“I commend the courage of these parents who have recently lost children to fentanyl for shedding a light on a deadly fentanyl epidemic that clearly knows no bounds. Your commitment to raising awareness associated with law enforcement is vital to preventing future tragedies. We must provide the resources and tools necessary to combat cartels that are spreading from fentanyl across the southern border and into our communities here in Iowa.” said Grasley.
“The spread of fentanyl has been steady and deadly in Iowa and across the United States. The CDC estimates that between February 2021 and February 2022, more than 108,000 people died from drug overdoses in the United States. Of these, more than 70 percent were linked to fentanyl and other synthetic opioids. This is a national emergency. America’s young adults are being fooled and poisoned every 5 minutes.” said Brooke Anderson of Shelbywhose 23-year-old son Devin died of fentanyl poisoning.
“Measures must be taken to prevent drug dealers from selling pills. Action must be taken to have stricter laws to prosecute those who sell pills. Measures must be taken to prevent these illegal pills from crossing our borders. Parents need to talk to their children and schools need to talk to students to raise awareness of the dangers of buying the pill.” said Laurie Arwine of Cedar Rapidswhose 22-year-old son Bailey died of fentanyl poisoning.
“The influx of fentanyl into Iowa touches every corner of our state,” said Stephan Baynes, Iowa Department of Public Safety Commissioner. “The amount of fentanyl being seized by law enforcement agencies across Iowa is shocking to even the most experienced narcotics and drug chemists. To be honest, I’m surprised our overdose deaths aren’t higher.
“Mexican [transnational criminal organizations] serve as a major source of the illicit fentanyl and methamphetamines that are fueling the drug overdose epidemic in the United States.” said Steven Cagen, associate director of Homeland Security Investigations. “While our collective efforts are carried out with care and a commitment to public safety, the work endures at every level — internationally, at the border, in Iowa, and throughout the United States.” HSI is committed to continuing the fight against the overdose epidemic on all fronts.”
Grassley’s opening remarks at the hearing follow:
Statement by Senator Chuck Grassley
Co-Chair, Senate Committee on International Narcotics Control
Des Moines, Iowa, Onsite Hearing:
Lethal Distribution: How Fentanyl Crosses Boundaries and Claims Lives
October 27, 2022
Sebastian Kidd died of fentanyl poisoning at the age of 17. He hadn’t even graduated from high school yet. But that didn’t stop a Snapchat dealer from selling him a fake fentanyl pill. We should protect children from predators. So how can adults who sell deadly drugs like fentanyl make loot for Iowa teens?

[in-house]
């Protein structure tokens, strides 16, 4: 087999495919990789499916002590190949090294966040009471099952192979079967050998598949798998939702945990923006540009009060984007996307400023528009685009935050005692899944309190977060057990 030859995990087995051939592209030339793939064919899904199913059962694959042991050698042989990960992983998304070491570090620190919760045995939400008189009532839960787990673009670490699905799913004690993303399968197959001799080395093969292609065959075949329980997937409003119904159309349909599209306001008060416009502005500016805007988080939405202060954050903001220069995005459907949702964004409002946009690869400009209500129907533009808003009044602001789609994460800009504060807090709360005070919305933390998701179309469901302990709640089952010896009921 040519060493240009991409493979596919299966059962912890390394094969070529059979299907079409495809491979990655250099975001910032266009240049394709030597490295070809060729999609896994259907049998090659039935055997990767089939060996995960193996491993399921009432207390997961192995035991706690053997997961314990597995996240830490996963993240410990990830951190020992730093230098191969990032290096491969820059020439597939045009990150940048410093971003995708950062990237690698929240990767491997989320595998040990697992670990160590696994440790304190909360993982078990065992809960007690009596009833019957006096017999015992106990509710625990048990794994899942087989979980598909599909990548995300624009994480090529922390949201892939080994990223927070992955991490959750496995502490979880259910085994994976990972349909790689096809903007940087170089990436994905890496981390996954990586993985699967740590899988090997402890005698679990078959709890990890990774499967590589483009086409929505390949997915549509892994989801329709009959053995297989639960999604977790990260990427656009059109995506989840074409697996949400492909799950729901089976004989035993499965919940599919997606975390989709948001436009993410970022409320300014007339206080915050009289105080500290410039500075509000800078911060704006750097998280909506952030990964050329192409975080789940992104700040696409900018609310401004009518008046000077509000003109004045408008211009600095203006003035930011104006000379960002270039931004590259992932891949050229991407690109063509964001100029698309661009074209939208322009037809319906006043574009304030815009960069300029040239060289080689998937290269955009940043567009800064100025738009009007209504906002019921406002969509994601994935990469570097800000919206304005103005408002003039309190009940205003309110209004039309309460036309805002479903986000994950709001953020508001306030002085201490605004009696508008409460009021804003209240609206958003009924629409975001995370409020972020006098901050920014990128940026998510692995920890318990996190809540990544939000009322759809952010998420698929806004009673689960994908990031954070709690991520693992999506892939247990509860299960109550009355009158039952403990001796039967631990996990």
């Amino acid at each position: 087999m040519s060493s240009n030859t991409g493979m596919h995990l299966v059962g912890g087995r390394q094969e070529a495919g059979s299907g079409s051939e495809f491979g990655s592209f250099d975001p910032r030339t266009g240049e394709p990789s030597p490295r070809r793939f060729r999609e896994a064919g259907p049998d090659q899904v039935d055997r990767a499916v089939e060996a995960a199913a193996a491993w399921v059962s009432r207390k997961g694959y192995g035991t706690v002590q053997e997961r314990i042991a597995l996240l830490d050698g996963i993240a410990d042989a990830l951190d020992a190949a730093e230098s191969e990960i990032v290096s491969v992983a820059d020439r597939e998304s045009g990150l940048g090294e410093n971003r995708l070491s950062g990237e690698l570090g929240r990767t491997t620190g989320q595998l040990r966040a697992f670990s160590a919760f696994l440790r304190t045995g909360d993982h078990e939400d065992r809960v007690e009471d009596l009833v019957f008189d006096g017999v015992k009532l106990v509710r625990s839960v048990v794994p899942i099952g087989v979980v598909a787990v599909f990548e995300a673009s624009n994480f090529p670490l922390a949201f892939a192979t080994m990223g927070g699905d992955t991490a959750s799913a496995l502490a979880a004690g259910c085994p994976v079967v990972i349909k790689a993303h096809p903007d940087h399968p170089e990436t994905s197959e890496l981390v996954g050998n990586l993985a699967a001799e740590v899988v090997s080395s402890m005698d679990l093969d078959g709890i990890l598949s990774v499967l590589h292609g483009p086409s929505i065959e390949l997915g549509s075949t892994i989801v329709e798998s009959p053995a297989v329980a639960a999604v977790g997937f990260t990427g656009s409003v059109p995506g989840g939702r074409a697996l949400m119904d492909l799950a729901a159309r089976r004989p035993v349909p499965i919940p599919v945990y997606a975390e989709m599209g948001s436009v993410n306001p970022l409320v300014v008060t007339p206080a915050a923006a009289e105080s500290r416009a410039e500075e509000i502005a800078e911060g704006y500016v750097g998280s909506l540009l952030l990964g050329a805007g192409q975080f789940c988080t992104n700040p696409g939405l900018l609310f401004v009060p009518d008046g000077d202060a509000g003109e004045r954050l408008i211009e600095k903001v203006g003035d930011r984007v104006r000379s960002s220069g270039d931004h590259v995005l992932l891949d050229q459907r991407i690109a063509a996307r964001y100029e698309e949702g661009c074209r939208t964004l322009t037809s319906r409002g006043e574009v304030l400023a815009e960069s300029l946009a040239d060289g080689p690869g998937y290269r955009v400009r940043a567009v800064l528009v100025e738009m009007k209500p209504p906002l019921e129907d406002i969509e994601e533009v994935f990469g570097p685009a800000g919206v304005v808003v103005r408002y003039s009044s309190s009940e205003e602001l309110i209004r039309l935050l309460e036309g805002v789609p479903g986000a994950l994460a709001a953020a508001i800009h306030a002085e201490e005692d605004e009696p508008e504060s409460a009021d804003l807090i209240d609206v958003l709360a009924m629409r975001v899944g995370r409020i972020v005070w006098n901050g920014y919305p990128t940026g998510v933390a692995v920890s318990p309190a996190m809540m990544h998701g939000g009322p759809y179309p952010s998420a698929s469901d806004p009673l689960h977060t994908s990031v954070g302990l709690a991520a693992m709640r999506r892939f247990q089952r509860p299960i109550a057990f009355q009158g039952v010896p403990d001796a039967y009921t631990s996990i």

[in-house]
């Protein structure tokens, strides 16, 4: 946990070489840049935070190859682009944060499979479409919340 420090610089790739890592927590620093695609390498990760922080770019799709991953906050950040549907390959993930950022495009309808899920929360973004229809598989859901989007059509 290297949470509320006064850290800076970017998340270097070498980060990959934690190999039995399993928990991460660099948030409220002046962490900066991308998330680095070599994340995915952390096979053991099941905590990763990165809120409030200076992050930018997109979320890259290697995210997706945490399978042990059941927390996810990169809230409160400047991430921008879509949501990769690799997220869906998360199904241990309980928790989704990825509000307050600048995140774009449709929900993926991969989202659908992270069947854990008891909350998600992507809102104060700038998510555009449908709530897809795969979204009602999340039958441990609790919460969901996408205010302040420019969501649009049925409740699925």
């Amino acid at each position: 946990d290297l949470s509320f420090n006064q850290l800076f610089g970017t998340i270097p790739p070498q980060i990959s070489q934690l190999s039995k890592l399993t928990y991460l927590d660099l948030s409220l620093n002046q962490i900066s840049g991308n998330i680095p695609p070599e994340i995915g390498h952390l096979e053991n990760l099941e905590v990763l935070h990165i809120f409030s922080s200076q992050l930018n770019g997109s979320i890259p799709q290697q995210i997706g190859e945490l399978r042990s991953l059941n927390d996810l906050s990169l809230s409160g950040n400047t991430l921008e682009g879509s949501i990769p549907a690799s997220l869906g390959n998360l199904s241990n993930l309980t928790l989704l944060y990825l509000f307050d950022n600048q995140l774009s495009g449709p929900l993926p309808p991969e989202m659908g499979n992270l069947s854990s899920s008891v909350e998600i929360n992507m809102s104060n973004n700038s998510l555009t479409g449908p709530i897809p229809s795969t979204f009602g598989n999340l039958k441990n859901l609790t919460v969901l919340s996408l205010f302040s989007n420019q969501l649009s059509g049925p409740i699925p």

Today’s hearing will examine how this happens and how we can prevent it from happening again.
Sadly, Sebastian Kidd’s story isn’t the only one of its kind. Devin Anderson was 23 and Bailey Arwine was 22 when they died of fentanyl poisoning. Like Sebastian, they didn’t know they were taking fentanyl. The Kidd, Anderson and Arwine families are here today to tell us about their boys.
You’re here to remind us that the 470 Iowans who died from drugs last year is not a statistic. They have names, families and stolen futures.
So thank you to these families for being here and fighting for a public response that goes beyond an offer of condolences.
Pictured are 55 Americans who have lost to fentanyl and whose families work with Kidds organization BecomeTheirVoice.org. They come from all over the country. These victims are just a small representation of the more than 70,000 lives lost to opioid use last year. Most were lost to fentanyl and its related substances. There could be a vote on important fentanyl legislation in a few weeks. That is why we need to have this hearing now.
Fentanyl is cheap, addictive, and the high wears off quickly. It doesn’t grow in a field. Fentanyl is typically manufactured in Mexican cartel labs using chemicals purchased in China.
With one small change, it may be outside the legal definition of “fentanyl” in the Controlled Substances Act. And just 3 milligrams of it — the equivalent of 10 to 15 grains of table salt — will kill a grown man.
Fentanyl often enters the United States through the southwestern border. That’s where the Department of Homeland Security took these photos. Border Patrol finds fentanyl hidden in suitcases. Stows in natural car cavities. Strapped to people’s bodies. And stuffed into their clothes.
This year alone, the Border Patrol seized approximately 12,860 pounds of fentanyl. But we do know that this is only a tiny fraction of the fentanyl that makes it to the US. In 2021, the Drug Enforcement Administration seized enough fentanyl to kill every American. This is fentanyl that made it through our borders, despite the Border Patrol’s best efforts.
From the border, America’s highways provide an easy transportation network for the cartels. It’s about a 17-hour drive from the southwest border to Des Moines, Iowa. It doesn’t even take a whole day.
It’s just a straight shot up Interstate 35. Today every state is a border state.
Anyone following the news has seen the warnings to stay away from fentanyl. Be careful what items you pick up and what your kids might mistake as candy.
While Americans are rightly heeding these warnings, the men and women represented by our law enforcement panel are rushing to meet the threat. Thank you for your service.
These heartbreaking stories of lost children deserve our attention. We must do what we can to prevent other families from suffering the same loss. This hearing is a step towards fulfilling that commitment.